The dangers of exposure to second-hand smoke are well established and it has been against the law to smoke in a work or enclosed public place in the United Kingdom since July 2007. However, measures to reduce exposure to second-hand smoke in the home have received little attention, despite the fact that for many people, and for children in particular, this is the location where most exposure takes place.
The health impact of second-hand smoke
Breathing in other people’s tobacco smoke (second-hand, passive or involuntary smoking) is known to cause a range of disorders from
minor eye and throat irritation through to heart disease and lung cancer. Children are particularly vulnerable to the effects of second-hand smoke and exposure increases the risk of cot death, glue ear, asthma and other respiratory disorders. A review by the British Medical Association’s Board of Science concluded that there is no safe level of exposure to tobacco smoke for children and adverse effects can be found at low levels of exposure.
Why opening a window doesn’t help
Opening a window or restricting smoking to a specific room offers little protection against exposure to second-hand smoke. Researchers have found that smoke from one cigarette can linger in a room for up to two and a half hours even with a window open. Other measures such as smoking out of a window or smoking next to an extractor fan are equally ineffective at keeping smoke out of the home. Restricting smoking to one room in the house is also insufficient to protect non-smokers from exposure to second-hand smoke. Other research has shown that pollution from second-hand smoke can linger on carpets, furnishings and walls. These materials absorb the toxins found in tobacco smoke and gradually release them back into the air, posing an additional risk of exposure.
Public awareness and attitudes
A survey by Smoke Free London in 2001 revealed very low unprompted awareness of the impact of second-hand smoke on children. Only 26% of respondents identified asthma and 22% respiratory illness or lung infections as a likely impact. Two of the most common ailments associated with passive smoking – cot death and glue ear – were identified by only 3% and 1% of parents respectively.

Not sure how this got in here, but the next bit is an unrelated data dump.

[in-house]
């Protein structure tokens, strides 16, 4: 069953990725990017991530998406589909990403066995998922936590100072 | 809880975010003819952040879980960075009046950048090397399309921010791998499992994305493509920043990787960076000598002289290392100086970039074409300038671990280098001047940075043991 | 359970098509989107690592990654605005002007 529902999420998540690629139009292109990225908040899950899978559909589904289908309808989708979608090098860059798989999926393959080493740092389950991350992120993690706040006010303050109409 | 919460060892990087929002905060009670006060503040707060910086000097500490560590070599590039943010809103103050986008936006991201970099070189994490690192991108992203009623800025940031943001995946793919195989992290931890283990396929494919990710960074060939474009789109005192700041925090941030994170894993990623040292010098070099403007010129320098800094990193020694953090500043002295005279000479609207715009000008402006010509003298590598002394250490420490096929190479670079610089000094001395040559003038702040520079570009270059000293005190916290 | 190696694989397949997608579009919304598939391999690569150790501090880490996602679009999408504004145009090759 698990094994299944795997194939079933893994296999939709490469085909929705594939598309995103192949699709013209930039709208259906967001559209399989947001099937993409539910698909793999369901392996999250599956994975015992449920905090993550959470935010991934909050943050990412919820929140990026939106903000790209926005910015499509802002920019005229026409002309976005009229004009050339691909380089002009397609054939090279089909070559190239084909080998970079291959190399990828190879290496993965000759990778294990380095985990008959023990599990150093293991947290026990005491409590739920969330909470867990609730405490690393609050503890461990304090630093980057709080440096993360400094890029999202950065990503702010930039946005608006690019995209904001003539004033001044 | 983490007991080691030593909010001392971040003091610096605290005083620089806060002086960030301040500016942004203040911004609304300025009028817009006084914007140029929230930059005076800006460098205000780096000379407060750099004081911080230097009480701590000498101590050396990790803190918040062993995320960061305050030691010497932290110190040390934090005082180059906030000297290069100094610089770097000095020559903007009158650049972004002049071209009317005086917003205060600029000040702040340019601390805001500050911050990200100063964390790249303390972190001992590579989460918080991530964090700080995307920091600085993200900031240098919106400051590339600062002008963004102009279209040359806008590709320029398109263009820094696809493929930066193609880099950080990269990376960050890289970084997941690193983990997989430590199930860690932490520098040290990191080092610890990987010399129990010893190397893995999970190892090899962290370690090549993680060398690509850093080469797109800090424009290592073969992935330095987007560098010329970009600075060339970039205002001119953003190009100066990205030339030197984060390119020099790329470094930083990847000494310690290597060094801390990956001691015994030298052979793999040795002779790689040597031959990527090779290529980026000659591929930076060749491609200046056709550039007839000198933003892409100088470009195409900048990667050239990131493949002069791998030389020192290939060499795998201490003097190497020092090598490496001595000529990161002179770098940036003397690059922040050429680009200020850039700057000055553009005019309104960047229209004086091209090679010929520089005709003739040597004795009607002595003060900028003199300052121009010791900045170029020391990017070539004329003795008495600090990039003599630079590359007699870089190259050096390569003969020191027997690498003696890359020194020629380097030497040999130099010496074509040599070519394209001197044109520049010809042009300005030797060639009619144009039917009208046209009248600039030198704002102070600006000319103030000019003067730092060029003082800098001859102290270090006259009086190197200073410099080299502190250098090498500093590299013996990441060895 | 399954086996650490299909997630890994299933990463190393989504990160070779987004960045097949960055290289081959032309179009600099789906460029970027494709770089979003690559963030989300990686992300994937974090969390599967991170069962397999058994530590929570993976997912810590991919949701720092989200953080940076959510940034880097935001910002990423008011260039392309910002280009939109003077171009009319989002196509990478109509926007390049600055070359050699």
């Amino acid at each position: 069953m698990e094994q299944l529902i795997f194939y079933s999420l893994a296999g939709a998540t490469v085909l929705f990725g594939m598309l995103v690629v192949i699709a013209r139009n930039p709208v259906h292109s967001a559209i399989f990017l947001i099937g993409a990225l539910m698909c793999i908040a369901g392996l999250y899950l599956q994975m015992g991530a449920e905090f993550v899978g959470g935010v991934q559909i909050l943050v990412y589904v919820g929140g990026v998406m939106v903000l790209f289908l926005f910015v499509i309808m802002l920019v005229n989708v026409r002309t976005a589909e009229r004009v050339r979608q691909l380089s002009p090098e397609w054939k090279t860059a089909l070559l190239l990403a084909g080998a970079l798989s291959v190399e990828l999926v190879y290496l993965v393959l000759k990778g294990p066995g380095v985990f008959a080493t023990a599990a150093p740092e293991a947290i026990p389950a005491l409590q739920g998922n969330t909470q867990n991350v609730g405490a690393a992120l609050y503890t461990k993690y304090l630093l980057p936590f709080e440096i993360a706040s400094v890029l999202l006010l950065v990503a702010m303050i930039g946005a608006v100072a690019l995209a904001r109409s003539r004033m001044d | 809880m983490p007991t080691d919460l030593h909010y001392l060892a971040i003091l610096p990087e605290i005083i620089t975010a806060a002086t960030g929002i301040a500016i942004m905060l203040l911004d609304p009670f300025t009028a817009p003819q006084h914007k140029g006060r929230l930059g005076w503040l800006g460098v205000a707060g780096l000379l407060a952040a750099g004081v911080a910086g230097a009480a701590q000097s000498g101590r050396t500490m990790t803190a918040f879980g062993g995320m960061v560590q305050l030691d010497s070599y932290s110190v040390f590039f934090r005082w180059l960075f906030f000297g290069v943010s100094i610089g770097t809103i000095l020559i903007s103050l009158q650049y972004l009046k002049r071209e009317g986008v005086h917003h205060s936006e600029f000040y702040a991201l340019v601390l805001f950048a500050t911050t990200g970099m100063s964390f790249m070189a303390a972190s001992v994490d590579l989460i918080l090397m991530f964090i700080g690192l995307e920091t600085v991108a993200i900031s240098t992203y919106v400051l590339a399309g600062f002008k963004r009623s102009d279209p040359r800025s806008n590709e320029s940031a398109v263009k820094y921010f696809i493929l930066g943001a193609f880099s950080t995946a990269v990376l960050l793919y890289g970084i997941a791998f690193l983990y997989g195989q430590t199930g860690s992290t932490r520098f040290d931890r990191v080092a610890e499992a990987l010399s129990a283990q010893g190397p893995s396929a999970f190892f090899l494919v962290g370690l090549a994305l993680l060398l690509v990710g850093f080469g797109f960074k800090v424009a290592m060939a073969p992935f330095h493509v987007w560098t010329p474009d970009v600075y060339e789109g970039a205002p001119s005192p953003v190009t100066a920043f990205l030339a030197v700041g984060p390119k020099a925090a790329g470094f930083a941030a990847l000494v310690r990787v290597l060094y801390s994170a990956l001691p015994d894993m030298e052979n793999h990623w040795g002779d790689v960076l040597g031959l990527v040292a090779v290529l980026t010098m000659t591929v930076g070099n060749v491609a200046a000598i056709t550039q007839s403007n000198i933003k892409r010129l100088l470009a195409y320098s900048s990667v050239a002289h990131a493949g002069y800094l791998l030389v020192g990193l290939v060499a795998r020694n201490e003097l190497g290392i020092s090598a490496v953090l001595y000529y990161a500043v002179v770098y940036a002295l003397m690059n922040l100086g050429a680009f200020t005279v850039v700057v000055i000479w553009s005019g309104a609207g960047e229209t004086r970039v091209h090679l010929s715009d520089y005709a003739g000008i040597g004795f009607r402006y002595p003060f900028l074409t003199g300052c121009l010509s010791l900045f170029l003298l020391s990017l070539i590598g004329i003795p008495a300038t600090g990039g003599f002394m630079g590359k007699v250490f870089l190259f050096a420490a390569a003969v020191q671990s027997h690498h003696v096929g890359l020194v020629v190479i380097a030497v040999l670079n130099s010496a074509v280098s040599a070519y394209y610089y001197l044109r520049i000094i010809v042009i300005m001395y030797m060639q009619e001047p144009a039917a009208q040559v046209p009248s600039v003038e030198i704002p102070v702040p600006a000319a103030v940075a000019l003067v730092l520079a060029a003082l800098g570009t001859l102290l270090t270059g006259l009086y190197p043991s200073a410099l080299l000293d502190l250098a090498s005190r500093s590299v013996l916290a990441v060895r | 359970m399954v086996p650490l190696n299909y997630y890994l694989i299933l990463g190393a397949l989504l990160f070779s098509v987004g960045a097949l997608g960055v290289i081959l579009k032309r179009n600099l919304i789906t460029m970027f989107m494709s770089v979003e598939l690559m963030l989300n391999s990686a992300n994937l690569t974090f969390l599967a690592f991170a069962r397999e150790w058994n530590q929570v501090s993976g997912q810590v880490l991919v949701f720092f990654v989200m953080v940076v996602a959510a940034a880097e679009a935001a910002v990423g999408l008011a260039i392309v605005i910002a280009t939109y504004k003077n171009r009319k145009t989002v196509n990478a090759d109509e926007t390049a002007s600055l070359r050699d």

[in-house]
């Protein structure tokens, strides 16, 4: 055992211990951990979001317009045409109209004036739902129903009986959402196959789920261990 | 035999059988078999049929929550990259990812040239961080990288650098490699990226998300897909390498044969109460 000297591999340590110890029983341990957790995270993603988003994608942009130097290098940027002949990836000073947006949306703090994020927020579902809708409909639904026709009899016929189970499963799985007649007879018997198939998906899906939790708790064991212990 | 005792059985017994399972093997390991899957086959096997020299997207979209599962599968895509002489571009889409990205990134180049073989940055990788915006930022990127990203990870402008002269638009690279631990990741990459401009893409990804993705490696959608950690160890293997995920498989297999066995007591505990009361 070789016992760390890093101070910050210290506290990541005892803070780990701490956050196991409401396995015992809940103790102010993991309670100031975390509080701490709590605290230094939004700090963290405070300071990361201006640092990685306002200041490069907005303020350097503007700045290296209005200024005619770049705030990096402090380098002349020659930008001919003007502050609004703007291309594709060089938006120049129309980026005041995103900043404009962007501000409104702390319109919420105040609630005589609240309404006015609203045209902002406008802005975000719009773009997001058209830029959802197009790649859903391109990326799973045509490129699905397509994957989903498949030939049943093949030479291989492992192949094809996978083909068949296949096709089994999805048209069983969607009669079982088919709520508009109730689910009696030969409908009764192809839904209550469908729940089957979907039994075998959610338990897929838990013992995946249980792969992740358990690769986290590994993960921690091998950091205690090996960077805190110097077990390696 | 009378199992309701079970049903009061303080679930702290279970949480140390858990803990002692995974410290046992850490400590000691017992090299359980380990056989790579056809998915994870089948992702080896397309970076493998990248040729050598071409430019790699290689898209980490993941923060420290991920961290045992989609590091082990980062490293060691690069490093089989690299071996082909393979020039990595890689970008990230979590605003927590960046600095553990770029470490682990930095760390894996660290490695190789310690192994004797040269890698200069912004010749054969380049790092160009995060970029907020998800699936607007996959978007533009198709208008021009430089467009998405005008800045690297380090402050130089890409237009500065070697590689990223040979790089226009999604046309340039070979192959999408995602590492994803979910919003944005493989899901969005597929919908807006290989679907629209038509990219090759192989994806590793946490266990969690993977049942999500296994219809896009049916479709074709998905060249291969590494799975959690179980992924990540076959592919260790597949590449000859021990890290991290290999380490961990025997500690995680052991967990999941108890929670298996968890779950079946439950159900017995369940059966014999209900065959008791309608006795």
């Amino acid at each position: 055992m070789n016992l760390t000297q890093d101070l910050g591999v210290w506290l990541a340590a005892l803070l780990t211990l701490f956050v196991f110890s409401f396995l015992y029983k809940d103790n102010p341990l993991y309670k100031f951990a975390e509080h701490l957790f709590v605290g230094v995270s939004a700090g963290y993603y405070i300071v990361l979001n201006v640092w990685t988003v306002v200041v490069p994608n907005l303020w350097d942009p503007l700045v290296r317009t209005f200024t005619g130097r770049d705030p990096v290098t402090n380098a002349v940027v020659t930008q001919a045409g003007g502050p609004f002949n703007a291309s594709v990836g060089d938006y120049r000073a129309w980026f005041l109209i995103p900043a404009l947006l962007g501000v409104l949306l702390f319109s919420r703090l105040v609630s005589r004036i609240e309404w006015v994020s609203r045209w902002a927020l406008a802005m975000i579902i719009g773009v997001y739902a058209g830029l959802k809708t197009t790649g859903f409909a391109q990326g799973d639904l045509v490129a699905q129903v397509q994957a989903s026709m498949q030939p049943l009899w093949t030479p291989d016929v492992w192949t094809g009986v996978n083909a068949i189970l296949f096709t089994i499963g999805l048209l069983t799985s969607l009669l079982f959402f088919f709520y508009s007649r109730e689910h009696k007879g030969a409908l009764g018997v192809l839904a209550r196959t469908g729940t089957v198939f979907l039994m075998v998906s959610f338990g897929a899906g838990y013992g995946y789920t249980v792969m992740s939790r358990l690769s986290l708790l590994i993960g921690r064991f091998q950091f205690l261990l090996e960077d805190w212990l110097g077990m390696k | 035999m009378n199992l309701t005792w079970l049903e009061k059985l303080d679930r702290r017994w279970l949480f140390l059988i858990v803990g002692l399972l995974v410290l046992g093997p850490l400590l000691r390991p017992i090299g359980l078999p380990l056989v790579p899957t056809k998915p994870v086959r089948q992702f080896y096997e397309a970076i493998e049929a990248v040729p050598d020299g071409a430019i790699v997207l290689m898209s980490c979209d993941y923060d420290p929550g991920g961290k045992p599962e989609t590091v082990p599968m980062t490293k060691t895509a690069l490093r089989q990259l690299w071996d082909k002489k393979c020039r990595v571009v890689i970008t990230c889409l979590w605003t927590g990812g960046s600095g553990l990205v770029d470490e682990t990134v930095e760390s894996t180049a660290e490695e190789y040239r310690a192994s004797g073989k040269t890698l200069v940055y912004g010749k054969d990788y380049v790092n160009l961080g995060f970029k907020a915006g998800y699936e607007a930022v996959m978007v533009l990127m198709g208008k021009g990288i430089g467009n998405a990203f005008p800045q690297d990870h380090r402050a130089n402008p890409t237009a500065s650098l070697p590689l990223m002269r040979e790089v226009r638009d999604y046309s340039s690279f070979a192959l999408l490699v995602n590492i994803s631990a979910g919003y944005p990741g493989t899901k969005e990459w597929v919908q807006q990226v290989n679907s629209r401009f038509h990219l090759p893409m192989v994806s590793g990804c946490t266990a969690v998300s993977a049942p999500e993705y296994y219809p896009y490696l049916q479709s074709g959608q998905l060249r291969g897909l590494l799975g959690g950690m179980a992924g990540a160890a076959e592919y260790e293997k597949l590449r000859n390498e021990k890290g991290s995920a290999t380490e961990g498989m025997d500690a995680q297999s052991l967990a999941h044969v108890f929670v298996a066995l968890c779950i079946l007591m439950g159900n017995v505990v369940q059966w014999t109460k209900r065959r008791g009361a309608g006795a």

Since the introduction of smoke free legislation, public awareness about the impact of exposure to second-hand smoke has risen considerably. A 2007 survey by the Office for National Statistics, found that 91% of respondents thought that living with a smoker would increase a child’s risk of chest infections. Awareness of the risk of ear infections was lowest with just 34% of respondents believing that this was a risk factor.
Studies suggest that where smoke free work and public places are the norm, parents are more likely to make their own home a tobacco-free zone. A recent study in Scotland found that children’s exposure to second-hand smoke has fallen by 39% since the introduction of smoke free legislation. Furthermore, smoke free workplaces encourage smokers to quit. The corresponding reduction in smoking among adults means that fewer children are likely to be exposed to smoke at home.
Measures to protect children from exposure to second-hand smoke
It has been estimated that 40% of children in the UK (approximately 5 million) are routinely exposed to second-hand smoke. Restrictions on smoking in day care settings have been in place since 2003 but there are no laws to protect children from exposure to second-hand smoke from in the home.
Studies measuring second-hand smoke exposure in the home show that the most reliable way of reducing exposure is to stop smoking indoors. Partial measures such as restricting smoking to particular rooms or not smoking in the presence of children are insufficient to protect the health of non-smokers. Thus if parents are unable or unwilling to stop smoking, the next best step is to at least make the indoor environment smoke free.
Many programmes aim to reduce smoking in the home by encouraging parents and carers to stop smoking. However, in a review of such interventions, only four out of 18 studies found a statistically significant effect, suggesting that such interventions are largely ineffective. This suggests that population-level changes such as mass media health promotion are needed in order to achieve changes in attitude and behaviour.
Second-hand smoke and pets
Pets are also at risk when exposed to second-hand smoke. A recent study in the United States found that even limited exposure to tobacco smoke more than doubled a cat’s risk of feline lymphoma. Another study found an association between exposure to second-hand smoke and nasal cancer in dogs. Birds and rabbits are likely to be at risk.
Animals don’t just suffer the ill-effects of inhaling cigarette smoke. Particulate matter within the smoke settles on their coats and is ingested during grooming. Pets also sometimes eat cigarettes and other tobacco products causing nicotine poisoning which can be fatal.